Parkinson's protein causes disease spread in animal model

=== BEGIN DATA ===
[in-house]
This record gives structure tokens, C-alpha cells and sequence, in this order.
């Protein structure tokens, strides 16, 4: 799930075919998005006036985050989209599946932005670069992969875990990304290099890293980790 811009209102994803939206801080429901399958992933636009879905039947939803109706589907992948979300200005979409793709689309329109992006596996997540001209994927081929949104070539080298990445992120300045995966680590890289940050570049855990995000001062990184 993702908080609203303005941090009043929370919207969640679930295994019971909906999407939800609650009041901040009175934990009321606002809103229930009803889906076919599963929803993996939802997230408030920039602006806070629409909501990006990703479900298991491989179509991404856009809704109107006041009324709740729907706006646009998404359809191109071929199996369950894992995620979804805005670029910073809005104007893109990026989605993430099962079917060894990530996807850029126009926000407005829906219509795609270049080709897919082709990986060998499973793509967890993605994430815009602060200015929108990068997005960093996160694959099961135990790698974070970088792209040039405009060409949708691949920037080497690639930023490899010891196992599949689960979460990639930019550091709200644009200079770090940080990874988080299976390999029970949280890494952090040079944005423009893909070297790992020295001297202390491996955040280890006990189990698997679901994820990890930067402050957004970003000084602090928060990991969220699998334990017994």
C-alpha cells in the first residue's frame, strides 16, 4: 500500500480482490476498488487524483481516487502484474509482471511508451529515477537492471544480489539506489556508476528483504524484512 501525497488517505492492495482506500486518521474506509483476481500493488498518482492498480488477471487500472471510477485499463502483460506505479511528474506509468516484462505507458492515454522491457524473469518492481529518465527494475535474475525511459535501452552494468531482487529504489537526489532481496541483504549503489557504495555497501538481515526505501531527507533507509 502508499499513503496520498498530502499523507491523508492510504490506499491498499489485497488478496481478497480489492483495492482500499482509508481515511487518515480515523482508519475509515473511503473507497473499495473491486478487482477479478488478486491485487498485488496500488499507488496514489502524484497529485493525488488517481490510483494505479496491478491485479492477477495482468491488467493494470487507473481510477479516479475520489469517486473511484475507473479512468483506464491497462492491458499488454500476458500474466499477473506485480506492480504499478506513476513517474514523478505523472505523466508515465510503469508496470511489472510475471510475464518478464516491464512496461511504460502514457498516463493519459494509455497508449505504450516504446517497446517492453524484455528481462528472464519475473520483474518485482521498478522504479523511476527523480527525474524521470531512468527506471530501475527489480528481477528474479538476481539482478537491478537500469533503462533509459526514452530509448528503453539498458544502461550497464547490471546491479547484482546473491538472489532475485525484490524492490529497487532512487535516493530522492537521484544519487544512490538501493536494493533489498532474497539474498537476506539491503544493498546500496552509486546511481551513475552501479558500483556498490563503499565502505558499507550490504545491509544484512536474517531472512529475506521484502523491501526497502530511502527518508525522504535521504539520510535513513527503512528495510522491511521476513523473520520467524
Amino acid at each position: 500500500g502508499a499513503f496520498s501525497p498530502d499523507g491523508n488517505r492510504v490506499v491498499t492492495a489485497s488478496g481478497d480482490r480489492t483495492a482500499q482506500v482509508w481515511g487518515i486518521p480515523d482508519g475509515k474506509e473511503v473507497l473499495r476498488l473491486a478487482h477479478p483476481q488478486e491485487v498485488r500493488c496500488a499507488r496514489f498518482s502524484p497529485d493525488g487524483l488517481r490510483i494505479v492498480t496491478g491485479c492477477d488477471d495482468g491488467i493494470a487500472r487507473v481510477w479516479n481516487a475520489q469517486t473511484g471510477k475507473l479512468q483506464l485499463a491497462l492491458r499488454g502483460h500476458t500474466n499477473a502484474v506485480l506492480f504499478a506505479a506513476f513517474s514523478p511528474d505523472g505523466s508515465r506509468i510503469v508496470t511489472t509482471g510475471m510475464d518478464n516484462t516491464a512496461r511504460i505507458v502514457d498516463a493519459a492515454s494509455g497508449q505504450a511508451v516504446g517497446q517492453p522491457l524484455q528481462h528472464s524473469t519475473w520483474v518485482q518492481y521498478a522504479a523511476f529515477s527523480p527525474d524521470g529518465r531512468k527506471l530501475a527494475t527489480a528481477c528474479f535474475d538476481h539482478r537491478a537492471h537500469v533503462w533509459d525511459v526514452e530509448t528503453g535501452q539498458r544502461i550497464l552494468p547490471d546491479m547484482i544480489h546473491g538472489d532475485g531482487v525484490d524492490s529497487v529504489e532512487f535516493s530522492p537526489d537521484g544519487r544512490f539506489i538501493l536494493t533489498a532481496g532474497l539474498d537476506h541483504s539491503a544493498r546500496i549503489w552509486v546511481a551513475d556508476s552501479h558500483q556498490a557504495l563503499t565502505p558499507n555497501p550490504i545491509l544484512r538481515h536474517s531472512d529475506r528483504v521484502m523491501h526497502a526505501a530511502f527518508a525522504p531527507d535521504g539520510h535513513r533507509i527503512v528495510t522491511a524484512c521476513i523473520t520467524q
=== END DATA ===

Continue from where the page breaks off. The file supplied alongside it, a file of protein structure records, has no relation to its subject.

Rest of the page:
Progressive accumulation of clumps of the protein alpha-synuclein in the brains of patients with Parkinson's disease coincides with the onset of motor dysfunction. However, whether these clumps are sufficient to trigger neurodegeneration, and how these clumps spread throughout the brain, remained unclear until now. A team led by University of Pennsylvania School of Medicine studied mice expressing a mutated form of alpha-synuclein found in patients with Parkinson's disease. These mice show symptoms of disease around one year of age but not earlier. Scientists found that injecting preformed clumps of human alpha-synuclein into the brains of young mice accelerated disease onset and severity. These clumps seemed to act as "seeds" that recruited even the mouse version of alpha-synuclein into new clumps, which then spread throughout the brain. The pattern of spreading from neuron to neuron suggests that the clumps may hijack the highway traveled by normal brain signals.